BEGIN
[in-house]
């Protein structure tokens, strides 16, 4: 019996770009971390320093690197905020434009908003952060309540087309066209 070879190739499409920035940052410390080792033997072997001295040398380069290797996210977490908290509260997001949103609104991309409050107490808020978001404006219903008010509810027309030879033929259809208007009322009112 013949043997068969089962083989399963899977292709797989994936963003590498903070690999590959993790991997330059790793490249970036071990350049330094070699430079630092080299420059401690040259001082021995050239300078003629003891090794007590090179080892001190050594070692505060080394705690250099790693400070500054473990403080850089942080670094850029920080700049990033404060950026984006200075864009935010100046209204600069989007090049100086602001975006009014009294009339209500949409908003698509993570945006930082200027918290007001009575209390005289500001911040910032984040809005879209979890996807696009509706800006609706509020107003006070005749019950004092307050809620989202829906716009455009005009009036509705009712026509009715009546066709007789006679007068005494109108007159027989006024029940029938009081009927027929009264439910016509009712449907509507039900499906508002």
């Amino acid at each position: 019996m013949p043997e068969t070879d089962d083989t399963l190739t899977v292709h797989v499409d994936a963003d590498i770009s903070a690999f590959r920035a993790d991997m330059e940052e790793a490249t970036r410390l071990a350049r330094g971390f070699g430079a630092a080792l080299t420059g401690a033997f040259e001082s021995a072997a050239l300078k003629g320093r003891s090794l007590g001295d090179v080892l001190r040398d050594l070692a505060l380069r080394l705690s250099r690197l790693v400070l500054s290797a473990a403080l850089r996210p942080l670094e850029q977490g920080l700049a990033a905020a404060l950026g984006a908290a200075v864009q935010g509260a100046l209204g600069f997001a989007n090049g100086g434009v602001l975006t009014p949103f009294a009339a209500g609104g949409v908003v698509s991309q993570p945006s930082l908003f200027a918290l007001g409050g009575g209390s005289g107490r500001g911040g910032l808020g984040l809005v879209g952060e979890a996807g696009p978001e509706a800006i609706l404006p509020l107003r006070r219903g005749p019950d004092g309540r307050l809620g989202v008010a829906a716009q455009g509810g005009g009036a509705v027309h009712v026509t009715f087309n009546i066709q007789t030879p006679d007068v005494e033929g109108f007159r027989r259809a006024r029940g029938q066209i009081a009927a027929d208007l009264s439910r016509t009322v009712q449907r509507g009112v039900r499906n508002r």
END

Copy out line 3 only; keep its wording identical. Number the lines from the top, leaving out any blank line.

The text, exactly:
């Amino acid at each position: 019996m013949p043997e068969t070879d089962d083989t399963l190739t899977v292709h797989v499409d994936a963003d590498i770009s903070a690999f590959r920035a993790d991997m330059e940052e790793a490249t970036r410390l071990a350049r330094g971390f070699g430079a630092a080792l080299t420059g401690a033997f040259e001082s021995a072997a050239l300078k003629g320093r003891s090794l007590g001295d090179v080892l001190r040398d050594l070692a505060l380069r080394l705690s250099r690197l790693v400070l500054s290797a473990a403080l850089r996210p942080l670094e850029q977490g920080l700049a990033a905020a404060l950026g984006a908290a200075v864009q935010g509260a100046l209204g600069f997001a989007n090049g100086g434009v602001l975006t009014p949103f009294a009339a209500g609104g949409v908003v698509s991309q993570p945006s930082l908003f200027a918290l007001g409050g009575g209390s005289g107490r500001g911040g910032l808020g984040l809005v879209g952060e979890a996807g696009p978001e509706a800006i609706l404006p509020l107003r006070r219903g005749p019950d004092g309540r307050l809620g989202v008010a829906a716009q455009g509810g005009g009036a509705v027309h009712v026509t009715f087309n009546i066709q007789t030879p006679d007068v005494e033929g109108f007159r027989r259809a006024r029940g029938q066209i009081a009927a027929d208007l009264s439910r016509t009322v009712q449907r509507g009112v039900r499906n508002r």